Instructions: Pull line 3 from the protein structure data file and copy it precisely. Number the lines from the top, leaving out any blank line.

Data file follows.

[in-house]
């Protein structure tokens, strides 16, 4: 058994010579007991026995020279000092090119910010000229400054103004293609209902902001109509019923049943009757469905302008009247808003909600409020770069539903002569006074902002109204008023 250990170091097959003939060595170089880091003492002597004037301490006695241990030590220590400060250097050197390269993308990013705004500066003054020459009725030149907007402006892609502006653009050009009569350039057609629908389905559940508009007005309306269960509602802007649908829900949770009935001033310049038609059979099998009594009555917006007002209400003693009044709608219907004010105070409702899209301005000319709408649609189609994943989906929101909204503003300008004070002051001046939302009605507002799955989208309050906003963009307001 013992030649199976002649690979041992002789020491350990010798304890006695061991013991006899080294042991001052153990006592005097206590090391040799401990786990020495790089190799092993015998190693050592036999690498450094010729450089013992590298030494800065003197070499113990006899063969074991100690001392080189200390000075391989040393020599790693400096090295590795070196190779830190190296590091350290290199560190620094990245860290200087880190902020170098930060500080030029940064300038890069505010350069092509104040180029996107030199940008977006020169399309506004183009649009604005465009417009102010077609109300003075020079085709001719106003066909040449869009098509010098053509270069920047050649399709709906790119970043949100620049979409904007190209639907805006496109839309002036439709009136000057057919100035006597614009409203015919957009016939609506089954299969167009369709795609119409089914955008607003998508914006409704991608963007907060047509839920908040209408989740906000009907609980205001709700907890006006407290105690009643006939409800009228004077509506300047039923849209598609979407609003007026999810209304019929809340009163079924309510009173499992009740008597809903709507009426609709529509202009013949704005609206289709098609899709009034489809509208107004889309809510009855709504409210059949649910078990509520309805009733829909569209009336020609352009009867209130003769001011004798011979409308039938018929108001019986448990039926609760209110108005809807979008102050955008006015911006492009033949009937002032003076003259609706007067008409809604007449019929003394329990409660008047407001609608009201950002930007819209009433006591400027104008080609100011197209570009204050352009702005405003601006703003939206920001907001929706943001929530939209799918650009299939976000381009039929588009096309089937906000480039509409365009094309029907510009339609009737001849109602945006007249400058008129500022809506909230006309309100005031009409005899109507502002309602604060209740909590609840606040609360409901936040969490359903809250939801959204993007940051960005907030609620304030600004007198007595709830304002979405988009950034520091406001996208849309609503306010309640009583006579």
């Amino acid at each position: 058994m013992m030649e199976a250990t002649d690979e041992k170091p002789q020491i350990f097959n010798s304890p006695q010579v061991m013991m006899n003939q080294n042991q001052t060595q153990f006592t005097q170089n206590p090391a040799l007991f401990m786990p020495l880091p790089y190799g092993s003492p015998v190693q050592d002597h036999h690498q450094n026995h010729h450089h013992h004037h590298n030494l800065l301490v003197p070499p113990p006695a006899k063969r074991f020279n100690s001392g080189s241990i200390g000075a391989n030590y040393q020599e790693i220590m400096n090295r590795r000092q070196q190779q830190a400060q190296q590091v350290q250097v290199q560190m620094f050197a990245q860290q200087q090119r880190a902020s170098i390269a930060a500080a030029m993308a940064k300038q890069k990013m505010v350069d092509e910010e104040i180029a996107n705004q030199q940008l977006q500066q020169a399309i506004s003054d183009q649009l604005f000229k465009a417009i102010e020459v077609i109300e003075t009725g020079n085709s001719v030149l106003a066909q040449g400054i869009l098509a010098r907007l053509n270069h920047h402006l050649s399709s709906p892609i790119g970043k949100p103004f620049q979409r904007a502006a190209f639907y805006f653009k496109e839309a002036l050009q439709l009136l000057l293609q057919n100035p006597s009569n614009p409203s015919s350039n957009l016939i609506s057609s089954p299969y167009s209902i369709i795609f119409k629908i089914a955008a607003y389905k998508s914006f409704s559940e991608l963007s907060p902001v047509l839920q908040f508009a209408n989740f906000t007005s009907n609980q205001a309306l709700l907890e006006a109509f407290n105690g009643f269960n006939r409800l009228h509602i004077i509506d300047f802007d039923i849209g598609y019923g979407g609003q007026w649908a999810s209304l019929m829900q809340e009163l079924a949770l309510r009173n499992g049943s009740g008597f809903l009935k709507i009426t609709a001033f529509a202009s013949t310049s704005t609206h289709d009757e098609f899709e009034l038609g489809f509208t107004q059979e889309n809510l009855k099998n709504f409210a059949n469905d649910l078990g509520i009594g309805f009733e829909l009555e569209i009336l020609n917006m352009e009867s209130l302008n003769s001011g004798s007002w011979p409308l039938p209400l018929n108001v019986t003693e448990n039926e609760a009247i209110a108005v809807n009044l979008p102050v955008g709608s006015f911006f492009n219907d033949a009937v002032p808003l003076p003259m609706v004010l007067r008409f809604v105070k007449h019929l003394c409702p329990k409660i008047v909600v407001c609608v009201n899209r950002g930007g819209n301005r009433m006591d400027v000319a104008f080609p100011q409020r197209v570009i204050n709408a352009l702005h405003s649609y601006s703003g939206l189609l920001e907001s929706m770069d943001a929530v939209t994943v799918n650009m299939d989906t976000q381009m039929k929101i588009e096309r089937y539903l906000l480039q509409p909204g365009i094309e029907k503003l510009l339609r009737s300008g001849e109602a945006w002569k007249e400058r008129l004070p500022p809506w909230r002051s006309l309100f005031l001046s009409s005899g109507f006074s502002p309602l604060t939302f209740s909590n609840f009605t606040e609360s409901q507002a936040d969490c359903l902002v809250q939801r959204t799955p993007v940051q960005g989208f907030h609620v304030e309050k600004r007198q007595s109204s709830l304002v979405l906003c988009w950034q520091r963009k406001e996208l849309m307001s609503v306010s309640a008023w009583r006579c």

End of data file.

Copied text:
């Amino acid at each position: 058994m013992m030649e199976a250990t002649d690979e041992k170091p002789q020491i350990f097959n010798s304890p006695q010579v061991m013991m006899n003939q080294n042991q001052t060595q153990f006592t005097q170089n206590p090391a040799l007991f401990m786990p020495l880091p790089y190799g092993s003492p015998v190693q050592d002597h036999h690498q450094n026995h010729h450089h013992h004037h590298n030494l800065l301490v003197p070499p113990p006695a006899k063969r074991f020279n100690s001392g080189s241990i200390g000075a391989n030590y040393q020599e790693i220590m400096n090295r590795r000092q070196q190779q830190a400060q190296q590091v350290q250097v290199q560190m620094f050197a990245q860290q200087q090119r880190a902020s170098i390269a930060a500080a030029m993308a940064k300038q890069k990013m505010v350069d092509e910010e104040i180029a996107n705004q030199q940008l977006q500066q020169a399309i506004s003054d183009q649009l604005f000229k465009a417009i102010e020459v077609i109300e003075t009725g020079n085709s001719v030149l106003a066909q040449g400054i869009l098509a010098r907007l053509n270069h920047h402006l050649s399709s709906p892609i790119g970043k949100p103004f620049q979409r904007a502006a190209f639907y805006f653009k496109e839309a002036l050009q439709l009136l000057l293609q057919n100035p006597s009569n614009p409203s015919s350039n957009l016939i609506s057609s089954p299969y167009s209902i369709i795609f119409k629908i089914a955008a607003y389905k998508s914006f409704s559940e991608l963007s907060p902001v047509l839920q908040f508009a209408n989740f906000t007005s009907n609980q205001a309306l709700l907890e006006a109509f407290n105690g009643f269960n006939r409800l009228h509602i004077i509506d300047f802007d039923i849209g598609y019923g979407g609003q007026w649908a999810s209304l019929m829900q809340e009163l079924a949770l309510r009173n499992g049943s009740g008597f809903l009935k709507i009426t609709a001033f529509a202009s013949t310049s704005t609206h289709d009757e098609f899709e009034l038609g489809f509208t107004q059979e889309n809510l009855k099998n709504f409210a059949n469905d649910l078990g509520i009594g309805f009733e829909l009555e569209i009336l020609n917006m352009e009867s209130l302008n003769s001011g004798s007002w011979p409308l039938p209400l018929n108001v019986t003693e448990n039926e609760a009247i209110a108005v809807n009044l979008p102050v955008g709608s006015f911006f492009n219907d033949a009937v002032p808003l003076p003259m609706v004010l007067r008409f809604v105070k007449h019929l003394c409702p329990k409660i008047v909600v407001c609608v009201n899209r950002g930007g819209n301005r009433m006591d400027v000319a104008f080609p100011q409020r197209v570009i204050n709408a352009l702005h405003s649609y601006s703003g939206l189609l920001e907001s929706m770069d943001a929530v939209t994943v799918n650009m299939d989906t976000q381009m039929k929101i588009e096309r089937y539903l906000l480039q509409p909204g365009i094309e029907k503003l510009l339609r009737s300008g001849e109602a945006w002569k007249e400058r008129l004070p500022p809506w909230r002051s006309l309100f005031l001046s009409s005899g109507f006074s502002p309602l604060t939302f209740s909590n609840f009605t606040e609360s409901q507002a936040d969490c359903l902002v809250q939801r959204t799955p993007v940051q960005g989208f907030h609620v304030e309050k600004r007198q007595s109204s709830l304002v979405l906003c988009w950034q520091r963009k406001e996208l849309m307001s609503v306010s309640a008023w009583r006579c």